Director Robert Kane Pappas, best known for his documentary “Orwell Rolls in his Grave” (2003) has strung together a new film about the controversial science of anti-aging. I say “strung together” because despite the wealth of footage and resources he has to draw on, “To Age or Not To Age” is disjointed, poorly edited and difficult to sit through.
Clearly fascinated by his subject, Pappas fills most of his 96-minute run time interviewing the various talking heads on both sides of the anti-aging debate. In one camp are scientists from MIT, Harvard, and other top institutions who eulogize the benefits of slowing down or delaying the aging process at a cellular level. In the other are artists, skeptics and “regular people” (society folks from the Hamptons, where Pappas is based) who wonder aloud about the philosophical and ethical implications of prolonging human life.
The science portion of the film is actually quite fascinating. First we meet the father of anti-aging science, Dr. Larry Guarente, at MIT. A rare academic who can translate the arcane into the comprehensible, Guarente explains that he and his lab have discovered that the secret to thwarting age lies in a particular set of genes. By impeding these genes and slowing down the aging process, a panoply of diseases including cancer and Alzheimer’s are practically eliminated. Once you get past the jargon, it’s pretty compelling stuff; if To Age could be turned into a one-hour Nova episode, it would be great.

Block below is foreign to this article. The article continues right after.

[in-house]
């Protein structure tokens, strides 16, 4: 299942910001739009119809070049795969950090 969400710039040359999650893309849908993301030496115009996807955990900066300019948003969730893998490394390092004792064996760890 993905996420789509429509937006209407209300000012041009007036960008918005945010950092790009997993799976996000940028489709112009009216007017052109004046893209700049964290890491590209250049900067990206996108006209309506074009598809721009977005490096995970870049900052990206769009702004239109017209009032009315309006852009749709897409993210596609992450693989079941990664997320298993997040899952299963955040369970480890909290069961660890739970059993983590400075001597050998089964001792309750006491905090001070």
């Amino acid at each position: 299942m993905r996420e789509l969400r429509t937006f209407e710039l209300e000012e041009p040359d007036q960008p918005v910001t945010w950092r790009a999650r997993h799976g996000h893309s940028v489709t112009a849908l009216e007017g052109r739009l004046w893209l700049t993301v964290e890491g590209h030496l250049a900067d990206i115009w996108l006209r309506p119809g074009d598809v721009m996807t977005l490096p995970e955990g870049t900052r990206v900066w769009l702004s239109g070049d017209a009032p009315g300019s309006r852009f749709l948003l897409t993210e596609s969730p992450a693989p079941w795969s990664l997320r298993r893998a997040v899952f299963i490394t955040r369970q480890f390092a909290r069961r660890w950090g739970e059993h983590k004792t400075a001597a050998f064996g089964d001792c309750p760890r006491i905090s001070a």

Naturally, there is competition and intrigue among the scientists—in particular, Dr. Aubrey de Grey, who argues that humans could live to be 1,000 or even 1,000,000 years old, personifies the thin line between science and evangelism, and makes people on both sides uncomfortable. Other scientists discuss their inner turmoil about finding God, testing drugs and working for giant pharmaceutical companies.
However, after the initial laying down of pro and con arguments Pappas struggles to keep the film moving, and the last thirty minutes drag noticeably. One irritating technique that he uses, repeatedly, is to insert text between live-action scenes and then to layer his voice over it so that the audience is both reading, and being read to at the same time. This would be slightly less annoying if the narration and the text matched precisely but they don’t.
Similar technical glitches with editing and soundtrack detract markedly from the point the film is trying to make. Though his grasp of his subject and the access he’s gained to leading scientists are impressive, Pappas’ film fails to captivate. One wonders why, if he had the resources to make the film in the first place, he didn’t simply hire an editor.